Greek Interest In Bitcoin Is On The Rise
Mired in a financial crisis, some Greeks are enticed by the digital currency bitcoin
Interest in bitcoin is growing in Greece, as some Greeks conclude that adopting the digital currency could be the best route to financial recovery.
Greek Google trends show spikes in bitcoin search results on May 17 and June 28. The first spike occurred the day Germany pressured Greece to make financial reforms. This larger spike occurred the day Greece announced it was closing banks and limiting daily ATM withdrawals. From May to June, the number of customers depositing at least 50 euros in Greece’s only bitcoin-based exchange, BTCGreece, was up 400 percent, according to its founder.
In 2012, Tavern Agelos became the first restaurant in Greece to start accepting bitcoin, a digital currency unattached to any national economies. So far, the only patrons using the cryptocurency have been tourists. But the owner expects that to change very soon.
“No Greeks have paid me yet in bitcoin, but more people are asking about it, and how to exchange Euros for bitcoin,” says restaurant owner Nikos Agelos Houtas. “Not a lot of physical businesses accept bitcoin, but more are starting to. Just yesterday I heard of a taxi driver who accepts bitcoin for fares, as well as a café and bar in Athens.”
The second spike also took place shortly after the installation of Greece’s first bitcoin ATM on June 20. That ATM, located in a bookstore on the outskirts of Athens, runs on a platform provided by Bitcoins Greece, a Greek-owned, London-based company established a year ago that provides a platform for digital currency sellers and buyers.
Since the financial crisis started, Bitcoin Greece has been registering about 50 new users every day, almost double the usual amount, says Konstantinos Panagiotopoulos, associate at Bitcoins Greece. This does not translate into actual transactions, but Panagiotopoulos believes the crisis will accelerate Greek adoption of the new currency. “I don’t believe people would give up their euros this day,” he said. “Greece is not ready for bitcoin and bitcoin is not ready for Greece.”
For now, the Greek market for bitcoin is tiny. What’s more, the digital currency isn’t a financial panacea—particularly for an economy as battered as Greece’s. The currency lost more than 50 percent of its value against the U.S. dollar last year, prompting Bloomberg to call it the worst currency of 2014. And there have also been incidents of bitcoins being stolen from exchanges. On the plus side, as bitcoin becomes more mainstream in some markets, more big stores are accepting it and more people are paying with it.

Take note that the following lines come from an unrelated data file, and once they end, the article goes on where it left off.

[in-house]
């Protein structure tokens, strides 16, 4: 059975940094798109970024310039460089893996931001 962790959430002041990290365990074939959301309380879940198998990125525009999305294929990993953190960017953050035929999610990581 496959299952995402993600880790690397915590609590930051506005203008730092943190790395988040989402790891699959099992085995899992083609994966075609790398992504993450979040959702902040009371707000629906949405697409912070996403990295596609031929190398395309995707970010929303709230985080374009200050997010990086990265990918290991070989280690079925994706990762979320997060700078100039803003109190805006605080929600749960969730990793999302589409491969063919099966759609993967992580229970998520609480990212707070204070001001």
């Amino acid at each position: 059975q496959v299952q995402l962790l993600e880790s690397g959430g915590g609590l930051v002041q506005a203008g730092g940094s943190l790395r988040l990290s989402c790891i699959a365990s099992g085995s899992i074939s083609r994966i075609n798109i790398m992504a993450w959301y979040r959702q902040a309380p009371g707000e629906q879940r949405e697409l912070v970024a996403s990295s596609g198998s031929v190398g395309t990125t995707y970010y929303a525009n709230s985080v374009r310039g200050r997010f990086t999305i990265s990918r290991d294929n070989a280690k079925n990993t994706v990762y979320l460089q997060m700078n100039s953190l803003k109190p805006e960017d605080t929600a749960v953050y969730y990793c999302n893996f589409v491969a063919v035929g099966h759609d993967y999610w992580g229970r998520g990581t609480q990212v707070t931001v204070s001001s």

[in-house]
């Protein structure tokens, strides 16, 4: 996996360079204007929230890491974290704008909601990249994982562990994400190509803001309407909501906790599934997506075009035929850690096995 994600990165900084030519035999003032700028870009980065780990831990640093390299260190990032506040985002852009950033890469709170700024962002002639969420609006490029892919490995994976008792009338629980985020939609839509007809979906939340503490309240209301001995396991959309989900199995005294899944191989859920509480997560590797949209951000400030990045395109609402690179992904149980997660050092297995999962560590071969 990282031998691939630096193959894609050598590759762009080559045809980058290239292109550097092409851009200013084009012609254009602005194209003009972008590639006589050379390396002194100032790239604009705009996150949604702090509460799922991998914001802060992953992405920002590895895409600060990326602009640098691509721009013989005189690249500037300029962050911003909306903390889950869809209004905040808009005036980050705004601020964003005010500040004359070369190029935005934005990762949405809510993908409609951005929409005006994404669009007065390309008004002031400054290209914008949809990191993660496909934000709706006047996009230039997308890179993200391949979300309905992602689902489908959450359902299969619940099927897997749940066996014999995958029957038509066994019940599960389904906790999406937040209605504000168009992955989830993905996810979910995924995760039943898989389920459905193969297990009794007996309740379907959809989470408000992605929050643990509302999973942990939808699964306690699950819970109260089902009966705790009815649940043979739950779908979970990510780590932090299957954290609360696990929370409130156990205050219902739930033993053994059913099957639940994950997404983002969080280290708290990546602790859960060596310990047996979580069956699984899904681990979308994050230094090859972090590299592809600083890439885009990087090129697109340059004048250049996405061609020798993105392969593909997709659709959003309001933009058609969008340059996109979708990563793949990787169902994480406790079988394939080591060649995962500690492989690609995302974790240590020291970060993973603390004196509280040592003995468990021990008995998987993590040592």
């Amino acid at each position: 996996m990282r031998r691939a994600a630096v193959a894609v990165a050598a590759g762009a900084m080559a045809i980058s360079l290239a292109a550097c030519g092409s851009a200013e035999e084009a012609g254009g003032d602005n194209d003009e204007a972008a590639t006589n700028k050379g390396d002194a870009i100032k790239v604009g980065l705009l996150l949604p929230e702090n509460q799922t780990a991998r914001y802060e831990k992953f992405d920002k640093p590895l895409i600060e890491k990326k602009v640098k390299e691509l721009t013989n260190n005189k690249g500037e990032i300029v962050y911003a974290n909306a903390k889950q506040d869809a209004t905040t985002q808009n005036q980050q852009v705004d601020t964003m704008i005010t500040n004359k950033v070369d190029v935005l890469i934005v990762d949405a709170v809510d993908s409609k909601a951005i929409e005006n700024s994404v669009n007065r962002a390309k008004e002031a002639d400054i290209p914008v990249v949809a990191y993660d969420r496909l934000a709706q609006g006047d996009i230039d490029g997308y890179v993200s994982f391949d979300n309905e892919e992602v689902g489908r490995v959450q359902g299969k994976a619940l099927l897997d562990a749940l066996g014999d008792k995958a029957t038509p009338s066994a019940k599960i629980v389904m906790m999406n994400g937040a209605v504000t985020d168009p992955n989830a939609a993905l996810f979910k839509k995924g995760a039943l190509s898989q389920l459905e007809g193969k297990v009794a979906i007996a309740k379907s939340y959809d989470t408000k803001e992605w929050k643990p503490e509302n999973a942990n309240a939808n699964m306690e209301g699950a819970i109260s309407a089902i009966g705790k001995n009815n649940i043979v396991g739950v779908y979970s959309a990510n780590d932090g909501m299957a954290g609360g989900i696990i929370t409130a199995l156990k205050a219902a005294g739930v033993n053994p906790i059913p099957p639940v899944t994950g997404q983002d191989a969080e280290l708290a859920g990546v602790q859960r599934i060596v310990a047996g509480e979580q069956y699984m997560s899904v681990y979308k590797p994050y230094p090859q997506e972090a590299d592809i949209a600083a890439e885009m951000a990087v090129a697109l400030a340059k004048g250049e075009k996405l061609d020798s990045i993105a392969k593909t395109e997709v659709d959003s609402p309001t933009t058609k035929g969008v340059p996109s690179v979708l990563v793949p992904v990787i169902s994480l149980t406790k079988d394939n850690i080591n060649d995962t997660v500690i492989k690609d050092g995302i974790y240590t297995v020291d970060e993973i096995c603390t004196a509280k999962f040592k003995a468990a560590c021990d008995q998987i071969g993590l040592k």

If Greeks end up ditching the Euro, the other option on the table is a return to drachmas, the currency the Euro replaced in Greece in 2002. That could be a time-consuming process. Bernd Kuemmerle, head of banknote business division at at German-based Giesecke & Devrient, told CNNMoney it could take a year to design and print new notes. Printing 50 notes per Greek citizen (typical for most economies) would cost $15 million to $60 million. Making coins would likely cost even more. In the meantime, Greece might have to print IOUs for state employees.
There’s also another problem: Greece doesn’t have the ability to print money in the first place. “We don’t have the capacity,” Yanis Varoufakis, Greece’s recently ousted finance minister told Australian public radio network ABC when describing Greece’s actions after joining the eurozone. “We smashed the printing presses—we have no printing presses.”
Bitcoin, on the other hand, is available now, and in abundance. It’s just a matter of introducing the proper technology. One ATM in a bookstore won’t help the majority of the country adopt bitcoin, but Houtas thinks this may be just the beginning. “Today I have a meeting with an American about installing a bitcoin ATM in my store,” the restaurant owner said on Wednesday. “I’d like to see more of these ATMs in the city.”